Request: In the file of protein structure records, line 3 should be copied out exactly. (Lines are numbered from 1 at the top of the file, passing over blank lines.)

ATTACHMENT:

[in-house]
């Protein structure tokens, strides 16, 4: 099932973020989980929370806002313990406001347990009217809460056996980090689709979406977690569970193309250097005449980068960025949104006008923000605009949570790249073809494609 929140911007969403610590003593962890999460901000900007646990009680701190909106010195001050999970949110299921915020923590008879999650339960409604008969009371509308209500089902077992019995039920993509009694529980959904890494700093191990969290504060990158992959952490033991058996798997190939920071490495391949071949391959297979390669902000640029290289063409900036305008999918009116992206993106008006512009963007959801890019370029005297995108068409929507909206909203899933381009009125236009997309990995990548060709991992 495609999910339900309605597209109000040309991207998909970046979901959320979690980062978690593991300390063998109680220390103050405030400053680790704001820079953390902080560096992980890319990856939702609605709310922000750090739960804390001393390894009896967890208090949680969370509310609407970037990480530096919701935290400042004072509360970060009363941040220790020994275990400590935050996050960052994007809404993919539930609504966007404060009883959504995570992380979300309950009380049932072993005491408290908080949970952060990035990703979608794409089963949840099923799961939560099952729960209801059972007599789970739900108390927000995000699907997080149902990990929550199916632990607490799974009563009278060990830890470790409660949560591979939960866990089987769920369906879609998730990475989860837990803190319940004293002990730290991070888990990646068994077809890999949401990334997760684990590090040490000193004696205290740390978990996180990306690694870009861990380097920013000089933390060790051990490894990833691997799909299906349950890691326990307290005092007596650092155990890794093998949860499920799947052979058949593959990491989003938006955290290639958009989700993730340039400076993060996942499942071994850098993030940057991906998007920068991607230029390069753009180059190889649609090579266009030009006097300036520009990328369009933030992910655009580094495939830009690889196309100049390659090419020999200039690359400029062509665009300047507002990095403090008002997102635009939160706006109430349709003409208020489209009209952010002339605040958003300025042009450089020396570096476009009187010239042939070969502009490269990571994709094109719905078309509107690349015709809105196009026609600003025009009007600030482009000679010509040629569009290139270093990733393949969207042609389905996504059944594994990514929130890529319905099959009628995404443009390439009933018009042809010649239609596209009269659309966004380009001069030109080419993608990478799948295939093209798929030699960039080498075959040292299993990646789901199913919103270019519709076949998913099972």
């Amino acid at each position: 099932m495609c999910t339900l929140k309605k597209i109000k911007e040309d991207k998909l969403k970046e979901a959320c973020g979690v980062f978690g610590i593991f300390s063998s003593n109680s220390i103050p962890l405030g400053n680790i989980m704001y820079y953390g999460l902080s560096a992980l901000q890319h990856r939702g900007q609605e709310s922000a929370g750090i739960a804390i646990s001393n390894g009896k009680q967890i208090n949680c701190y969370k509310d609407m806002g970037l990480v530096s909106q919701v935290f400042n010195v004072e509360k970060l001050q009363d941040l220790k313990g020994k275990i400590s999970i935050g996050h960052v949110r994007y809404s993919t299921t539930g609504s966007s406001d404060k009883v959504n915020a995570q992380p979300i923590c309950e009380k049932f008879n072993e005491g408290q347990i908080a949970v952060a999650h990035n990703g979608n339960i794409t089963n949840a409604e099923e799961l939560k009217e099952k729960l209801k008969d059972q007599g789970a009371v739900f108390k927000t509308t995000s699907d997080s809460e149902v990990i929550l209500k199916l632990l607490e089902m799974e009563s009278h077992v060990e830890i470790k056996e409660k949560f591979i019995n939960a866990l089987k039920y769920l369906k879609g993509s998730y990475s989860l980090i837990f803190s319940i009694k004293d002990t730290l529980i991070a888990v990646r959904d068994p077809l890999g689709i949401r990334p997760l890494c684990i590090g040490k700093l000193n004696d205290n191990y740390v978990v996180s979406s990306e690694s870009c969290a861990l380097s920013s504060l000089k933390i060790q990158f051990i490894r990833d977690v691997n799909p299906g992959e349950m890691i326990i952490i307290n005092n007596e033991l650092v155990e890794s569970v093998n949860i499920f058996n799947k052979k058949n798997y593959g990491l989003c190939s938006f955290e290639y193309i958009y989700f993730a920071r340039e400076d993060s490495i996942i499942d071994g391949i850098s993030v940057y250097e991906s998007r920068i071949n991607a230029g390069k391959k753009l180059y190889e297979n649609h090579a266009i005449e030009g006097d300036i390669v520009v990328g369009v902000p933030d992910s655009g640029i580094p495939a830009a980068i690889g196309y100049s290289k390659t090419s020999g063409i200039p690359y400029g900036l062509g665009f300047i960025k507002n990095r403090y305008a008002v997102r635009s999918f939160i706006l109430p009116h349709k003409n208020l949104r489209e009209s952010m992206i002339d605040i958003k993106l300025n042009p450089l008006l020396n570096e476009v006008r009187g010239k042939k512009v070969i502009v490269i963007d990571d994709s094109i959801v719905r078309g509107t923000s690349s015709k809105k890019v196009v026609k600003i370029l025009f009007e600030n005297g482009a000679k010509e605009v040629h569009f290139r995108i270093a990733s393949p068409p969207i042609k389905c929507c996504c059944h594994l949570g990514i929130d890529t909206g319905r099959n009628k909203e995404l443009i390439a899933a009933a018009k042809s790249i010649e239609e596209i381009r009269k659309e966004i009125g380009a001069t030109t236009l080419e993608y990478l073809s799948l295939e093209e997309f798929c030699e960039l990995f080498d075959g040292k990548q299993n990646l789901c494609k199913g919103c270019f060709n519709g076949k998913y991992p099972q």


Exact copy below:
């Amino acid at each position: 099932m495609c999910t339900l929140k309605k597209i109000k911007e040309d991207k998909l969403k970046e979901a959320c973020g979690v980062f978690g610590i593991f300390s063998s003593n109680s220390i103050p962890l405030g400053n680790i989980m704001y820079y953390g999460l902080s560096a992980l901000q890319h990856r939702g900007q609605e709310s922000a929370g750090i739960a804390i646990s001393n390894g009896k009680q967890i208090n949680c701190y969370k509310d609407m806002g970037l990480v530096s909106q919701v935290f400042n010195v004072e509360k970060l001050q009363d941040l220790k313990g020994k275990i400590s999970i935050g996050h960052v949110r994007y809404s993919t299921t539930g609504s966007s406001d404060k009883v959504n915020a995570q992380p979300i923590c309950e009380k049932f008879n072993e005491g408290q347990i908080a949970v952060a999650h990035n990703g979608n339960i794409t089963n949840a409604e099923e799961l939560k009217e099952k729960l209801k008969d059972q007599g789970a009371v739900f108390k927000t509308t995000s699907d997080s809460e149902v990990i929550l209500k199916l632990l607490e089902m799974e009563s009278h077992v060990e830890i470790k056996e409660k949560f591979i019995n939960a866990l089987k039920y769920l369906k879609g993509s998730y990475s989860l980090i837990f803190s319940i009694k004293d002990t730290l529980i991070a888990v990646r959904d068994p077809l890999g689709i949401r990334p997760l890494c684990i590090g040490k700093l000193n004696d205290n191990y740390v978990v996180s979406s990306e690694s870009c969290a861990l380097s920013s504060l000089k933390i060790q990158f051990i490894r990833d977690v691997n799909p299906g992959e349950m890691i326990i952490i307290n005092n007596e033991l650092v155990e890794s569970v093998n949860i499920f058996n799947k052979k058949n798997y593959g990491l989003c190939s938006f955290e290639y193309i958009y989700f993730a920071r340039e400076d993060s490495i996942i499942d071994g391949i850098s993030v940057y250097e991906s998007r920068i071949n991607a230029g390069k391959k753009l180059y190889e297979n649609h090579a266009i005449e030009g006097d300036i390669v520009v990328g369009v902000p933030d992910s655009g640029i580094p495939a830009a980068i690889g196309y100049s290289k390659t090419s020999g063409i200039p690359y400029g900036l062509g665009f300047i960025k507002n990095r403090y305008a008002v997102r635009s999918f939160i706006l109430p009116h349709k003409n208020l949104r489209e009209s952010m992206i002339d605040i958003k993106l300025n042009p450089l008006l020396n570096e476009v006008r009187g010239k042939k512009v070969i502009v490269i963007d990571d994709s094109i959801v719905r078309g509107t923000s690349s015709k809105k890019v196009v026609k600003i370029l025009f009007e600030n005297g482009a000679k010509e605009v040629h569009f290139r995108i270093a990733s393949p068409p969207i042609k389905c929507c996504c059944h594994l949570g990514i929130d890529t909206g319905r099959n009628k909203e995404l443009i390439a899933a009933a018009k042809s790249i010649e239609e596209i381009r009269k659309e966004i009125g380009a001069t030109t236009l080419e993608y990478l073809s799948l295939e093209e997309f798929c030699e960039l990995f080498d075959g040292k990548q299993n990646l789901c494609k199913g919103c270019f060709n519709g076949k998913y991992p099972q």